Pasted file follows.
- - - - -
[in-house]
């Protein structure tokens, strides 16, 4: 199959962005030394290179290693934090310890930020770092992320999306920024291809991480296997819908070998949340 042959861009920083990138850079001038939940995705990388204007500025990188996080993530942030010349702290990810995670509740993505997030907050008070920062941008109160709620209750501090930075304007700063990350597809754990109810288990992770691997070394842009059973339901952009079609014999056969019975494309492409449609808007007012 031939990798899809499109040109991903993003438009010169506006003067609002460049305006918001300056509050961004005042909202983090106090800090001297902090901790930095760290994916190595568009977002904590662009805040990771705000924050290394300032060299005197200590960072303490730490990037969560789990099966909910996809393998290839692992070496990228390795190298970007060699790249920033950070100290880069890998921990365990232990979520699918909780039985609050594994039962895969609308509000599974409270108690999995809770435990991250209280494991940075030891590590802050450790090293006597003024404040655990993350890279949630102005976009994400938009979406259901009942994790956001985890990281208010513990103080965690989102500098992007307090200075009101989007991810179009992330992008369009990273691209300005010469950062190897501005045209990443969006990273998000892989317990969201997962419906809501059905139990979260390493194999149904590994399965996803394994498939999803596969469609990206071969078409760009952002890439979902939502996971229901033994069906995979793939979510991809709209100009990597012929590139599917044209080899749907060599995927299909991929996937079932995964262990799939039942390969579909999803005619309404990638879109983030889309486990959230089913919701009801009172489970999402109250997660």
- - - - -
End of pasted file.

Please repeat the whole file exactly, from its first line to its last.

[in-house]
């Protein structure tokens, strides 16, 4: 199959962005030394290179290693934090310890930020770092992320999306920024291809991480296997819908070998949340 042959861009920083990138850079001038939940995705990388204007500025990188996080993530942030010349702290990810995670509740993505997030907050008070920062941008109160709620209750501090930075304007700063990350597809754990109810288990992770691997070394842009059973339901952009079609014999056969019975494309492409449609808007007012 031939990798899809499109040109991903993003438009010169506006003067609002460049305006918001300056509050961004005042909202983090106090800090001297902090901790930095760290994916190595568009977002904590662009805040990771705000924050290394300032060299005197200590960072303490730490990037969560789990099966909910996809393998290839692992070496990228390795190298970007060699790249920033950070100290880069890998921990365990232990979520699918909780039985609050594994039962895969609308509000599974409270108690999995809770435990991250209280494991940075030891590590802050450790090293006597003024404040655990993350890279949630102005976009994400938009979406259901009942994790956001985890990281208010513990103080965690989102500098992007307090200075009101989007991810179009992330992008369009990273691209300005010469950062190897501005045209990443969006990273998000892989317990969201997962419906809501059905139990979260390493194999149904590994399965996803394994498939999803596969469609990206071969078409760009952002890439979902939502996971229901033994069906995979793939979510991809709209100009990597012929590139599917044209080899749907060599995927299909991929996937079932995964262990799939039942390969579909999803005619309404990638879109983030889309486990959230089913919701009801009172489970999402109250997660």